The Top 10 Things To Do And See In Wellington

Elements of the New Zealand summer archetype, Oriental Bay
Elements of the New Zealand summer archetype, Oriental Bay | © Phillip Capper/flickr
Jesse Gurney

Wellington, New Zealand’s capital and cultural hub, sits on the North Island’s southernmost tip. Along with outdoor adventures and relaxing getaways, Wellington provides more opportunities to discover New Zealand’s incredibly colorful colonial, indigenous, and geological histories than any other New Zealand city.

Museum of New Zealand

Museum of New Zealand Te Papa Tongarewa

Te Papa Tongarewa, loosely translated as ‘The place of pleasures of this land,’ is New Zealand’s national museum and art gallery. The museum showcases groundbreaking exhibits that allow you to immerse yourself in celebrations of New Zealand’s unique wildlife, natural environment, and native Maori people. While you may be interested in the display honoring WWII tragedies, be sure to tell your children or friends that Te Papa is home to the world’s largest colossal squid specimen, clocking in at 4.2 meters.

Mount Victoria Lookout

Mount Victoria rises 196 meters above Wellington. A perfect setting for all selfie-lovers, the Mount Victoria Lookout provides a 360 degrees panoramic view of the surrounding city, harbor, and rolling hills. While you can see for miles during the day, locals recommend that you go up right before twilight to watch the sun go down and the lights come up. Too tired to hike? You can always drive or take the hop-on hop-off bus. The place was also featured in Peter Jackson’s Lord of the Rings – although you’re going to have to visit to figure out which one!

A photo of Wellington taken from the lookout point at Mount Victoria


New Zealanders often refer to themselves as Kiwis, which are flightless birds and the national symbol of New Zealand. Kiwis, along with other birds including Saddlebacks, Kakas, and Wekas, are only native to New Zealand. These birds started dying out once ferrets and other land mammals were introduced to the island. Zealandia preserves these populations within a predator-free fence and allows visitors to get up close and personal with birds their in natural environments.

Photo of a Native New Zealand Wood Pigeon (kereru) at Zealandia

The Wellington Cable Car

Established in 1902, Wellington’s historic Cable Car is a city landmark and is New Zealand’s only cable railway currently in operation. Used by locals and travelers alike, the cable car takes you from the suburbs to the city’s center, stopping at the Cable Car Museum, the Wellington Botanical Garden, and the city’s shopping center. More than a commute, the route has stunning views of the cityscape and surrounding hills. Brace yourself for the two hundred meter tunnels, which have spectacular light shows as you ride through.

Wellington Cable Car At Sunrise

Oriental Bay

Need a day to relax? Oriental Bay’s white sandy beaches and clear blue water are smack-dab in the middle of Wellington (fear not, the Bay is clean like the rest of New Zealand). Leave the sand only to head to one of the various small cafés and ice cream spots dotting the beach front. And if for whatever reason you’re not a fan of sunbathing, Wellington’s most popular beach makes for a great jogging and cycling route.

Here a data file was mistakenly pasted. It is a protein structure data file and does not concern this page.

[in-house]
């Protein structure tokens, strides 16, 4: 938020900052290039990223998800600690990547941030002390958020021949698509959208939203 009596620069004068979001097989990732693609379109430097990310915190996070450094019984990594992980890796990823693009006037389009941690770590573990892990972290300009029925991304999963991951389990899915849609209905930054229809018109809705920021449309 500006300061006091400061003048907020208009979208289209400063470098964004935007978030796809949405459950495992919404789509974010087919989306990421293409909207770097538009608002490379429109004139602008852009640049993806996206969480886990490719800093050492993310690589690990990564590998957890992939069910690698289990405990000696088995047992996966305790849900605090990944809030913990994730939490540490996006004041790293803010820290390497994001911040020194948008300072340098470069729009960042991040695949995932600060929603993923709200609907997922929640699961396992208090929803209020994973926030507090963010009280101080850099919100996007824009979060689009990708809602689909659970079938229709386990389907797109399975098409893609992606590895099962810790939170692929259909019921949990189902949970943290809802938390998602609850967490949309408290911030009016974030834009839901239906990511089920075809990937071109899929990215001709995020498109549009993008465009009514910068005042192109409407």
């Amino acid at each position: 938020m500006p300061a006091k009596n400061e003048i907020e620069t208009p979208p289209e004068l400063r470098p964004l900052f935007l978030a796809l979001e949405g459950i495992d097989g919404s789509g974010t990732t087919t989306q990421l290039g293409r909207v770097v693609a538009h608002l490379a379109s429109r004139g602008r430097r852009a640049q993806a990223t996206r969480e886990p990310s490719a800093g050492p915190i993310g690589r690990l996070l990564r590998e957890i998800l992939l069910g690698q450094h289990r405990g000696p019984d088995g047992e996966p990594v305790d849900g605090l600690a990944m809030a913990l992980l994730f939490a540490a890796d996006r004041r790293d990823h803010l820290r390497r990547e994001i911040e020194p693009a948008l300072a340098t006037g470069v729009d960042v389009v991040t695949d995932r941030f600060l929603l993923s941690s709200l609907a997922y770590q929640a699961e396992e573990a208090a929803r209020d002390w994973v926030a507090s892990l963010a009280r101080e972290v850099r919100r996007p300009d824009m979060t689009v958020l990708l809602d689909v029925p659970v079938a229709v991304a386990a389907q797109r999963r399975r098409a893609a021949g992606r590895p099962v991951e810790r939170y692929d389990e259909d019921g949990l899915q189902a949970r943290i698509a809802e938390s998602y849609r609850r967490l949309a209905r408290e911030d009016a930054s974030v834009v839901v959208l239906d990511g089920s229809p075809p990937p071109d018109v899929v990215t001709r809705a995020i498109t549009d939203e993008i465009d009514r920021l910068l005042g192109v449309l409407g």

Elements of the New Zealand summer archetype, Oriental Bay

The Space Place at Carter Observatory

Due to its lack of pollution, New Zealand is one of the best star-gazing countries on earth. The Carter Observatory became New Zealand’s national observatory in 1977, and since then it has shifted its focus to public education. The Space Place’s world-class planetarium and digital exhibits take you on a journey from Maori cosmology to the southern constellations and beyond. The observatory even allows you to launch a rocket – Virtually of course.

Botanic Gardens

If you ever feel like having a picnic, head to the Wellington’s Botanic Gardens. The park covers an area of 25 hectares that allow you to explore fauna from New Zealand’ native forests, colorful plant collections, and seasonal floral displays. Visit the park during the night to check out some of the glowworms visible from the main garden. And if you’re visiting during the summer, keep your eyes out for local concerts in the garden.

Wellington Botanical Gardens

Old St. Paul’s Cathedral

Likely built from the body of an English flagship in 1866, Old St Paul’s Cathedral showcases its colonial Gothic architecture in the heart of Wellington, and its inside bolsters stained glass windows and plaques honoring the soldiers who fought in WWII. When not being used for weddings and other events, the Church is open to the public. And if St. Paul’s isn’t enough colonial architecture for you, head to St. Mary of The Angels, another beautiful church on the other side of Wellington.

Old St Paul’s, Wellington

The Underground Market

Tucked in an underground carpark next to the Wellington waterfront, The Underground Market is a great activity for one of Wellington’s few rainy Saturdays. Venture into one of the 90 stalls to find handmade crafts ranging from upcycled creations to vintage goods. The market is a great place to visit whether you’re looking to buy a gift or to learn more about New Zealand’s art culture. You’re bound to find as many unique crafts as you are thought-provoking people.

Helicopter Tours

Reckless teenagers and cautious grandparents alike can enjoy time together by taking a helicopter ride over the Wellington skyline. Wellington offers helicopter tours starting at ten minutes in length. The experience is equally calming as it is stunning, providing panoramic views from the city to the endless ocean. And if you are in the mood to treat yourself, you have the option to land on the bay – right next to some friendly seals.
By Jesse Allan

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